Ever since Apple published its dedicated site for its machine learning journal, the company, and the teams within, have been publishing interesting insights into how certain elements work.
We have seen entries on a variety of topics, with two meant to address Siri: One in development of the digital personal assistant, and details regarding the “Hey, Siri” feature. And now the Differential Privacy Team has come forward and penned their own entry, this one focusing on how Apple can try to better the user experience on iOS and Mac devices, while also doubling down on their efforts for customer security.
“Understanding how people use their devices often helps in improving the user experience. However, accessing the data that provides such insights — for example, what users type on their keyboards and the websites they visit — can compromise user privacy. We develop a system architecture that enables learning at scale by leveraging local differential privacy, combined with existing privacy best practices.”
As is usually par for the course, the new entry in Apple’s machine learning journal is on the technical side — it is designed primarily for researchers, engineers, and developers — but it’s certainly worth a look through if you’re even remotely interested in how Apple develops some of its security initiatives.
The team discusses topics like how the iOS and macOS devices can privatize data, making it secure on the device in question without having to worry about sending out data to developers or Apple itself. Apple customers have to opt-in to share analytics with Apple or third-party app developers:
“Users have the option, in System Preferences on macOS or in Settings on iOS, to share privatized records for analytics. For users who do not opt in, the system remains inactive. For users who do opt in, we define a per-event privacy parameter. Additionally, we set a limit on the number of privatized records that can be transmitted daily for each use case. Our choice of […] is based on the privacy characteristics of the underlying dataset for each use case. These values are consistent with the parameters proposed in the differential privacy research community, such as  and . Moreover, the algorithms we present below provide users further deniability due to hash collisions. We provide additional privacy by removing user identifiers and IP addresses at the server where the records are separated by use case so that there is no association between multiple records.”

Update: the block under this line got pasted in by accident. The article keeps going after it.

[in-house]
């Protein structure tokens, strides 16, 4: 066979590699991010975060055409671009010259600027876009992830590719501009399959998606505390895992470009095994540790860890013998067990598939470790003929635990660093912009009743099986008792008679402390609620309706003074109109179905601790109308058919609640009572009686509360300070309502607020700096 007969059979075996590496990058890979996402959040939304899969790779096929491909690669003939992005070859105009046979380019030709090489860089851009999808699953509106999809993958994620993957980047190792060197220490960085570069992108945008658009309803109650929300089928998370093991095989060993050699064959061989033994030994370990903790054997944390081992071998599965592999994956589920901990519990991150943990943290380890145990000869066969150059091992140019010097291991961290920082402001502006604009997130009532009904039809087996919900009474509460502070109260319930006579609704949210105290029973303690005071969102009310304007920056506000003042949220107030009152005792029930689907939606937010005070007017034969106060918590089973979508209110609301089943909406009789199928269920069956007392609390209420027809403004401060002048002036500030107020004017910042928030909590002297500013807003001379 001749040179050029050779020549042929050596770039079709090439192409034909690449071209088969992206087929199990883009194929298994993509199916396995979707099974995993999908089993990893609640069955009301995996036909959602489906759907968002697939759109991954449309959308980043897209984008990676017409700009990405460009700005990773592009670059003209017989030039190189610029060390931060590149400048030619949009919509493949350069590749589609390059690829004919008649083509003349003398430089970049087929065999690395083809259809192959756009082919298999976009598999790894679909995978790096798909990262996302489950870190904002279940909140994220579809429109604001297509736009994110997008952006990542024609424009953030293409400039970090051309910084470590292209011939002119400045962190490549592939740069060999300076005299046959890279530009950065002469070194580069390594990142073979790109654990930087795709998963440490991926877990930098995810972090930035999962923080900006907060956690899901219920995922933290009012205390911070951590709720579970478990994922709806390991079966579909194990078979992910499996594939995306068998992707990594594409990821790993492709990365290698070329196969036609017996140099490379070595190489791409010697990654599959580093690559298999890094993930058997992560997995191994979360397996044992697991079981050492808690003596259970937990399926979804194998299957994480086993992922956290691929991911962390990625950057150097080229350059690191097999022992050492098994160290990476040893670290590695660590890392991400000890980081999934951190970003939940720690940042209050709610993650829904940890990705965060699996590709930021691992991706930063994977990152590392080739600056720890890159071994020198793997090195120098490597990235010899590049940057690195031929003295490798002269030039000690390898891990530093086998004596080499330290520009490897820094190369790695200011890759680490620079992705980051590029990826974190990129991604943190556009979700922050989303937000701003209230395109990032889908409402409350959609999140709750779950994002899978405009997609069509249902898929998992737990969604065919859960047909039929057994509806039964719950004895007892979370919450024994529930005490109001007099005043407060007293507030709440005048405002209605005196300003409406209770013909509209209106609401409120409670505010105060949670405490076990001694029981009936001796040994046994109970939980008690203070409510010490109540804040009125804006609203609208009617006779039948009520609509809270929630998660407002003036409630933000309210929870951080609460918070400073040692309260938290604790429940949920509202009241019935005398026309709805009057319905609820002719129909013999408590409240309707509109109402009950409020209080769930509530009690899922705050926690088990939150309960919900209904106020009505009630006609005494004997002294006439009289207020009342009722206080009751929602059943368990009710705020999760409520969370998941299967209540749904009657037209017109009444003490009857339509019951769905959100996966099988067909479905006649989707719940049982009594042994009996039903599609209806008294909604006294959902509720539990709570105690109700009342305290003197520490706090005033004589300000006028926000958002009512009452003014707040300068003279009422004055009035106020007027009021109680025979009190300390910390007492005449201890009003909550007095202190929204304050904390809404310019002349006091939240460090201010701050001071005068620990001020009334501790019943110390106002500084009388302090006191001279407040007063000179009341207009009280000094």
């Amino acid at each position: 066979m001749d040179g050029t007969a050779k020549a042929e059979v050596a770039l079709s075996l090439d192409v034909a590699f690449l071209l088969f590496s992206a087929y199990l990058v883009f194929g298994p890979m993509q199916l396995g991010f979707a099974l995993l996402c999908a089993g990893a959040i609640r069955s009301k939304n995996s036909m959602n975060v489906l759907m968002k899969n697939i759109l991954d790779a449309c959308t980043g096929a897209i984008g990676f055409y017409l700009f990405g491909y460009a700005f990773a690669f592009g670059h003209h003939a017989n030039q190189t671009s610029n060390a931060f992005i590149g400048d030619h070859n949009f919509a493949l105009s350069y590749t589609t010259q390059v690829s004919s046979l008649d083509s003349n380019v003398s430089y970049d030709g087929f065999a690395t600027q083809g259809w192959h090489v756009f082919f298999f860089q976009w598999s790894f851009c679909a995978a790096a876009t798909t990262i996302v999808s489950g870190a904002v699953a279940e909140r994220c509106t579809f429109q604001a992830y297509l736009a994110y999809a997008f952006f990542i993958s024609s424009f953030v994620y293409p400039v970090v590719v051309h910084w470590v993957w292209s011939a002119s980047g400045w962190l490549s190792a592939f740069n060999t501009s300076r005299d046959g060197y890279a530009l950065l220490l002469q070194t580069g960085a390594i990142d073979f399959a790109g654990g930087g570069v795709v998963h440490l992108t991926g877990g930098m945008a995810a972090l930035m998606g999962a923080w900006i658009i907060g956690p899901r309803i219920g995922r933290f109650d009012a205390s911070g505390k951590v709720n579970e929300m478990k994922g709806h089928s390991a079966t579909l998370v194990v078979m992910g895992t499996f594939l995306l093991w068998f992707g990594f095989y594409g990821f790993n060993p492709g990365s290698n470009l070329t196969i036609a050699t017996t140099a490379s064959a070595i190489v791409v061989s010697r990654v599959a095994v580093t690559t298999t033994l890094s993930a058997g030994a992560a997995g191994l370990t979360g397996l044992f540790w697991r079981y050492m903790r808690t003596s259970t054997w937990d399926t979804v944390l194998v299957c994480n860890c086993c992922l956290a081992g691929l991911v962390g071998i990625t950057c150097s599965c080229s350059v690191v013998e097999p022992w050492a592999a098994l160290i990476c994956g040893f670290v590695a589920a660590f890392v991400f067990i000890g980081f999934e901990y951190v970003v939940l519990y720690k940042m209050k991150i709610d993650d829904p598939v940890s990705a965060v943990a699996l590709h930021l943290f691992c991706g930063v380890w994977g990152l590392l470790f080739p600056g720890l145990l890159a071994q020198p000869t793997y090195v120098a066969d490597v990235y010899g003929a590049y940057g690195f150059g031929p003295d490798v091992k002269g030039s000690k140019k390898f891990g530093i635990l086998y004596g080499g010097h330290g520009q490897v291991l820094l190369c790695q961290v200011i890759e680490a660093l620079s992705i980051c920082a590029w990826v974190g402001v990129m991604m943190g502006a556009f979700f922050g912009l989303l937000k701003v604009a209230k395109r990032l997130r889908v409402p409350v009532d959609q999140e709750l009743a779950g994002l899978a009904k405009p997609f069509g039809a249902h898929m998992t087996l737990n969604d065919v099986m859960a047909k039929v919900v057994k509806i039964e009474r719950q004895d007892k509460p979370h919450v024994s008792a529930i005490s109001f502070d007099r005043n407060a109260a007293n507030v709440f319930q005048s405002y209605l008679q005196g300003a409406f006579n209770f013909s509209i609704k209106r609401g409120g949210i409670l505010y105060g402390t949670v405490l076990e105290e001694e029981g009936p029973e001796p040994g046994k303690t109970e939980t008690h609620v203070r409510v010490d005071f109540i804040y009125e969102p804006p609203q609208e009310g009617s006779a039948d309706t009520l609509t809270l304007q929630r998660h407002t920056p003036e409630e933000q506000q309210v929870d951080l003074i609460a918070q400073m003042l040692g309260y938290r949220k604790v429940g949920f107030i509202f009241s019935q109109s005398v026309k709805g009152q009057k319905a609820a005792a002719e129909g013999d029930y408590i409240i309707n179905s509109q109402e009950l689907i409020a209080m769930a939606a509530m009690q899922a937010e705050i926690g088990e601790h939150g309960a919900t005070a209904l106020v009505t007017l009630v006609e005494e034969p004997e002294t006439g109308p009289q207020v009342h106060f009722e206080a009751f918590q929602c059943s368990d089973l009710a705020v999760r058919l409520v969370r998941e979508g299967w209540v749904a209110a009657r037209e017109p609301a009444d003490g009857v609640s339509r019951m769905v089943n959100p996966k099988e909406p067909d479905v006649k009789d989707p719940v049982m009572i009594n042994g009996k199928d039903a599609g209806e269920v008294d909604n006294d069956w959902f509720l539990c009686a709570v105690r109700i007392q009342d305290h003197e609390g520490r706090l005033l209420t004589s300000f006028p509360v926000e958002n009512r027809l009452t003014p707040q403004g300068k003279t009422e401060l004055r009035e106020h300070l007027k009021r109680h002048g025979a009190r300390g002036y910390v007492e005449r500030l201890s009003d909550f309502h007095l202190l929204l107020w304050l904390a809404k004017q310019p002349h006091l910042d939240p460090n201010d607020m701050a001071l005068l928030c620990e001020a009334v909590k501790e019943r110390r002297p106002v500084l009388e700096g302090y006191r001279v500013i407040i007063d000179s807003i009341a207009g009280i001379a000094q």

Oh, and if you were curious, the latest journal entry also nots that the tear-face emoji, the one that looks like it’s crying because it’s laughing so hard, is the most used emoji right now. It has a use case of over 25%, with the heart emoji coming in second just over 5%.
The full journal entry can be visited through the source link below.
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